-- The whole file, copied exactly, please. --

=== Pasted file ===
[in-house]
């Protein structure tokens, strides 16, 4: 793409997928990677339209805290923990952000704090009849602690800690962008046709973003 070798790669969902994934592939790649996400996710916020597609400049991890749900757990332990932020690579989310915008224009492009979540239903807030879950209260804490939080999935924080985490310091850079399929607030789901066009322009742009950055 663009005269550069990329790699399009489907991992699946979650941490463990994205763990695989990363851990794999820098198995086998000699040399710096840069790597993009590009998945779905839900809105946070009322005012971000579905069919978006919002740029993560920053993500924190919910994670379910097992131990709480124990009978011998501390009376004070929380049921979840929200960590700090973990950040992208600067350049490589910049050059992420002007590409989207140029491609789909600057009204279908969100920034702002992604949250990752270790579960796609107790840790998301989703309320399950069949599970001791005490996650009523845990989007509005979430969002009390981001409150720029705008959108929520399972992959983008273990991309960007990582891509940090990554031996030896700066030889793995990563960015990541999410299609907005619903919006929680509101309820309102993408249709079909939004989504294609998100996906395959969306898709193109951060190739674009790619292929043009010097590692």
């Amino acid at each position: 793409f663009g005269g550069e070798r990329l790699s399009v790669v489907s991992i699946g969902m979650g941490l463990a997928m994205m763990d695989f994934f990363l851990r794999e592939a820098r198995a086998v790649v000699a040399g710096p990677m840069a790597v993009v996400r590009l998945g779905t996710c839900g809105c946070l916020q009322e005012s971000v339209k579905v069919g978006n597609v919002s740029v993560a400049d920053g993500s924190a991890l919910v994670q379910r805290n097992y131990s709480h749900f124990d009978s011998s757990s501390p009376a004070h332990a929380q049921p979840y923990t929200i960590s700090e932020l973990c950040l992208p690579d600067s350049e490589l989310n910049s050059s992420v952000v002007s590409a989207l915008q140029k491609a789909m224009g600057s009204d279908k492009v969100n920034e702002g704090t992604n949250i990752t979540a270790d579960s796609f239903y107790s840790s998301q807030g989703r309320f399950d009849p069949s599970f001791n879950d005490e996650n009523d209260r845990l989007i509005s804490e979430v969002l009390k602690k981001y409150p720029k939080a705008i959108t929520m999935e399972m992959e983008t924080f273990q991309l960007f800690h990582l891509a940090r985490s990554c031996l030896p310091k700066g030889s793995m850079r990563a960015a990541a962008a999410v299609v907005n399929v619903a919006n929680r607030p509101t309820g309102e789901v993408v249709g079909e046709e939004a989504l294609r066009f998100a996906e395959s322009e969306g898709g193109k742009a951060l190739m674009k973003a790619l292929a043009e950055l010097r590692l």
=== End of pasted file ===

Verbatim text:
[in-house]
């Protein structure tokens, strides 16, 4: 793409997928990677339209805290923990952000704090009849602690800690962008046709973003 070798790669969902994934592939790649996400996710916020597609400049991890749900757990332990932020690579989310915008224009492009979540239903807030879950209260804490939080999935924080985490310091850079399929607030789901066009322009742009950055 663009005269550069990329790699399009489907991992699946979650941490463990994205763990695989990363851990794999820098198995086998000699040399710096840069790597993009590009998945779905839900809105946070009322005012971000579905069919978006919002740029993560920053993500924190919910994670379910097992131990709480124990009978011998501390009376004070929380049921979840929200960590700090973990950040992208600067350049490589910049050059992420002007590409989207140029491609789909600057009204279908969100920034702002992604949250990752270790579960796609107790840790998301989703309320399950069949599970001791005490996650009523845990989007509005979430969002009390981001409150720029705008959108929520399972992959983008273990991309960007990582891509940090990554031996030896700066030889793995990563960015990541999410299609907005619903919006929680509101309820309102993408249709079909939004989504294609998100996906395959969306898709193109951060190739674009790619292929043009010097590692």
């Amino acid at each position: 793409f663009g005269g550069e070798r990329l790699s399009v790669v489907s991992i699946g969902m979650g941490l463990a997928m994205m763990d695989f994934f990363l851990r794999e592939a820098r198995a086998v790649v000699a040399g710096p990677m840069a790597v993009v996400r590009l998945g779905t996710c839900g809105c946070l916020q009322e005012s971000v339209k579905v069919g978006n597609v919002s740029v993560a400049d920053g993500s924190a991890l919910v994670q379910r805290n097992y131990s709480h749900f124990d009978s011998s757990s501390p009376a004070h332990a929380q049921p979840y923990t929200i960590s700090e932020l973990c950040l992208p690579d600067s350049e490589l989310n910049s050059s992420v952000v002007s590409a989207l915008q140029k491609a789909m224009g600057s009204d279908k492009v969100n920034e702002g704090t992604n949250i990752t979540a270790d579960s796609f239903y107790s840790s998301q807030g989703r309320f399950d009849p069949s599970f001791n879950d005490e996650n009523d209260r845990l989007i509005s804490e979430v969002l009390k602690k981001y409150p720029k939080a705008i959108t929520m999935e399972m992959e983008t924080f273990q991309l960007f800690h990582l891509a940090r985490s990554c031996l030896p310091k700066g030889s793995m850079r990563a960015a990541a962008a999410v299609v907005n399929v619903a919006n929680r607030p509101t309820g309102e789901v993408v249709g079909e046709e939004a989504l294609r066009f998100a996906e395959s322009e969306g898709g193109k742009a951060l190739m674009k973003a790619l292929a043009e950055l010097r590692l």